Eventually our supplies began to run low, and it was hard to get anyone with a surplus to part with it for others of our team in need, unless they volunteered it themselves. Despite Minax's fortified positions, we had killed more than half the defenders, and their ability to resurrect was limited by their own supplies trapped inside with them. Attrition was beginning to work for us, but for every time we killed a Minax defender, three or four of us would go down.

I had difficulty coordinating any strategy more complex than the impromptu aid station, because when the chips are down and a person's life (and loot) are at stake, folks have a tendency to run for cover and heal up before they do ANYTHING else. A very understandable tendency, and it would take a much more experienced team of folks used to working with each other in order to overcome that natural panic reaction. On top of that, many of my peole got discouraged after a few deaths and not much progress, and several of these left and went to do other things, or logged off UO altogether. The base was too well-defended, and eventually our battle was lost after many hours (I myself had had time to go and have dinner with my family and come back home and rejoin the fight, it lasted that long). All this happened at least three years ago, but as you can tell, it was a very memorable experience for me, and I'm sure for many others. [UO, M, 29]


Sieges are an everyday occurrence in ShadowBane. The follower gamer narrates through a typical siege strategy that his guild uses, and his role in the overall strategy.

ShadowBane: The Seige

In the world of ShadowBane sieges were a part of daily life. The Siege can put all your time and effort put forth into building a city to waste. Upsetting for most people i imagine and for this reason, emotional. Through emotion we lose focus and our troops lose focus. Never a good thing when your leader is complaining or crying about mistakes, the peons just end up losing respect for you.

The Guild i was in was at War with someone new everyday, it never mattered who, it just mattered that we were enjoying a good fight. Team 3 was my squad. 8 mages , 1 scout and myself, the Barbarian. Our objective was simple, Support support support. Follow team 1 and 2 and make sure no one made it near them. We traveled in box formation with myself in the center so that my run and damage modifiers would affect all my men/women. As we approached our destination I dispatched the scout to get me a head count and check their organization. Stealthers can cause a nice bit of chaos.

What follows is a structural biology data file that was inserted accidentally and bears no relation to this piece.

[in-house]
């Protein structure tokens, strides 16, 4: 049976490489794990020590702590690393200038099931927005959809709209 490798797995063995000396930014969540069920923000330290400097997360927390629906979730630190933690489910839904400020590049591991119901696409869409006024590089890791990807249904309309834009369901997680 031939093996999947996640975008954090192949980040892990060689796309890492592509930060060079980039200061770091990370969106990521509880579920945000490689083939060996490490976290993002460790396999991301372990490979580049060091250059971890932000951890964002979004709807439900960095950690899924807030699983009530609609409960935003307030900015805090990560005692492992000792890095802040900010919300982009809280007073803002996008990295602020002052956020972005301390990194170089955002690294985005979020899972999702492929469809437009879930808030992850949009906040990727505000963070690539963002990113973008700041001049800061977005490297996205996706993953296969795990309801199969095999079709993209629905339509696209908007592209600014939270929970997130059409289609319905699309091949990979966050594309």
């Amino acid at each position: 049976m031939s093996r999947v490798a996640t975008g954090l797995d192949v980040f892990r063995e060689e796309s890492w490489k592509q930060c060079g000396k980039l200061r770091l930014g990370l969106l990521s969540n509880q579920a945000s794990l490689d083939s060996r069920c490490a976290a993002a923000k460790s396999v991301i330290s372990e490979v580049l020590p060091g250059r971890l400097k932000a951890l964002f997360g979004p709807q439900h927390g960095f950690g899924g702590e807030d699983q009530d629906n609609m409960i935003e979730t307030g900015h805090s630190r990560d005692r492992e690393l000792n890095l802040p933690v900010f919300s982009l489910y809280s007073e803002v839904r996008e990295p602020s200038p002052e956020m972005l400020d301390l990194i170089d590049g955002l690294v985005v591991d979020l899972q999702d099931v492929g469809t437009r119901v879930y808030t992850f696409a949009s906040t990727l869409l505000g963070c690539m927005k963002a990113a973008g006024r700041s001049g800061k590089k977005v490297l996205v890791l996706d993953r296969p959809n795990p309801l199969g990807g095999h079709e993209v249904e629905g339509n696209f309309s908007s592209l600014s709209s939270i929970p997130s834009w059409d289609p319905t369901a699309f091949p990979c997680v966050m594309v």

Our summoners from team 4 were doing their job swiftly by calling out names in order of the people who are to be summoned to war, their secondary job was to summon the dead back to the fight, so they had their hands full and were not to be asked any favors at this time. Our Warlord is reminding people to not scatter and hold the lines 'never go off without your group' he would say. Your group without and you without your group is weaker, don't stray.

Once everyone was summoned in we moved forward with a slow pace chatting about this and that, nothing about the war, making sure people don't take it to seriously cause if they do they may not return after they die. Keep the spirits high, don't talk people down, that's the enemies job. Needless to say our arrival wasn't a surprise to the enemy, my scout had arrived a little late with a head count but that's fine, I got the info elsewhere.

Now he has to make sure no stealthers Back Stab my mages he may let one or to slip by but i wasn't worried, very few rogues escape my axe. As we approached to combat range the enemy and our allies quickly began dancing to the tune of chaos, just made our lives easier. The battle was won and the Tree was destroyed. But the Threat isn't over, now we have become targets for appearing at that war like any other, expect This war, we turned on an ally. The Panther Moderns, my guild at the time used ventrillo to communicate targets and other details for sieges and for smaller scale combat. Since the use of this type of communication at game play i cant imagine going into a group fight without it. the group not using such a tool would be the one to fall for sure. [SB, M, 26]


Dark Age of Camelot is another game where fort sieges occur on a daily basis. The following story emphasizes the overall strategy that must be used when invading another realm.

Dark Age of Camelot: Realm Warfare

We were attempting to get a relic back from the Mids (this is in DAoC) and the raid was going to be very, very complex. There were about 100 people involved. The mechanics of DAoC are such that if you take down smaller keeps, it reduces the power of the main keep you are assaulting. However, if you take down the smaller keeps slowly, the other side will have more time to get wind of something being amiss and mount a defense. So, the plan was for about 30 people to branch out to 3 different keeps and take them down in a matter of minutes. Then make sail for the main keep before the baddies could get there. Well, if anything can go wrong....